With your dropper, gently squeeze the bulb to suck up a very small amount (0.25 ml, or about 4 drops) of paint. Make sure that the paint stays in the very tip of the dropper. Hold the dropper horizontally on top of your sneeze stand, and barely peek over the edge of the stand. Make sure the dropper is facing the papers so that when you squeeze the dropper, most of the paint lands on the paper. Count to three, and then squeeze the dropper very quickly—you are simulating a sneeze. You can shout “ACHOOOO”! at the same time for added effect. See an example of the setup above.

2. Count large sneeze droplets. Where do most of them fall?

With a pencil, draw a circle around every sneeze droplet that is over 5 mm. Count the circled droplets on each page, and record those numbers on the sneeze droplet data table and analysis sheet. Now look at the smaller (<5 mm) droplets. What do you notice about where they fell? Record your observations in the notes section of your data table and analysis sheet.

3. Graphically answer: Where do most (large) sneeze droplets fall?
You will now make a histogram of the number of large droplets that fell on each piece of paper. Start by choosing a scale for the y-axis of your graph that encompasses the highest and lowest sneeze droplet number you recorded, and label the scale units. The x-axis is represented by the pieces of paper in this experiment, which make great “fixed intervals” for representing distance in your histogram. In each of the intervals on the histogram, draw a rectangle whose height matches the number of large droplets you recorded on the data sheet, using your y-axis labels as a guide. For example, if there were 3 large sneeze droplets on the first sheet of paper (0-21.5cm interval), you would draw a bar within the 0-21.5cm interval that goes up 3 units on the y-axis. You can work with the “sneeze histogram” on the data table and analysis sheet, or you can make your own. Here’s an example:

4. Conclude and evaluate: What patterns does your histogram show?
(these questions are also available on the data table and analysis sheet)

• Compare where you found large sneeze droplets to your observations of tiny sneeze droplets.
• Does it look like the tiny droplets (<5 mm) traveled as far as the larger ones?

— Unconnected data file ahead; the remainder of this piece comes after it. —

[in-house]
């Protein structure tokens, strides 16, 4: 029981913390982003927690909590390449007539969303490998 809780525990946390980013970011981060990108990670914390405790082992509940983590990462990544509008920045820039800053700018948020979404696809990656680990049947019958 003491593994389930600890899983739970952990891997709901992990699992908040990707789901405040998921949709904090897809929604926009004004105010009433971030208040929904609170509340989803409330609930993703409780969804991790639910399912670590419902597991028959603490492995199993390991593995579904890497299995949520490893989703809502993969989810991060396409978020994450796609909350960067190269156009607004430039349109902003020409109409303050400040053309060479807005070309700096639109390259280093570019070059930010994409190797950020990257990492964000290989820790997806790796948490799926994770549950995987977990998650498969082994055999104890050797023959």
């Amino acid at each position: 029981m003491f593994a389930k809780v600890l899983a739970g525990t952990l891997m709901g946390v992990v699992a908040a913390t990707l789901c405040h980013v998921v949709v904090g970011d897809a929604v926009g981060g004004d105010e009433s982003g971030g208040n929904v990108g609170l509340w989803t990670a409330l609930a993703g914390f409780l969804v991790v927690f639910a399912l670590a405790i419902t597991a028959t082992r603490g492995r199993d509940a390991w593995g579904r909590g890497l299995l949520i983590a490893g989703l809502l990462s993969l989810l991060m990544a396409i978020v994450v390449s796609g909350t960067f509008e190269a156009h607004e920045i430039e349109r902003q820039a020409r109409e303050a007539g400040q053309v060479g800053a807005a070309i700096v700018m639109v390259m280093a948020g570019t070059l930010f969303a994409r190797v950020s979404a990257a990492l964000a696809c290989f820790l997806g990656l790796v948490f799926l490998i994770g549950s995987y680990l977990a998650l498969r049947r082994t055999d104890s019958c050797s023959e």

• Based on your histogram, what is the distance away from a sneezer where you would least want to leave your notebook or sandwich?
• If you wanted to advise someone about the best place to leave their cell phone around a sneezing person, what would you tell them?
• How did the distribution of large sneeze droplets compare to your casual observations of tiny sneeze droplets? Describe what differences you would expect between the histogram you made and a histogram of tiny sneeze droplets and distance traveled. Would the total number of droplets be the same, higher, or lower? Which column would be the tallest?
• Did any sneeze droplets travel farther than the six pages or off the sides? How would you modify this experimental setup next time to improve your data collection?
• How do you think this simulated sneeze compares to real human sneezes? You may use both your own observations and the observations of Bourouiba and Bush from the video in your response.

## Extensions

• Once the pages have dried, line them back up as you did before, but this time divide each piece of paper in half. Re-label each half with a new range representing its distance from the sneezer, starting closest to the sneezer (for example, the first page will now have two ranges, 0-10.75 cm, and 10.75-21.5 cm). Count the large droplets again, this time recording your data in a new data table. Make a new histogram, or modify your original one with new interval measurements on the x-axis. Does using shorter distance intervals in your histogram change your opinion about where most droplets fall?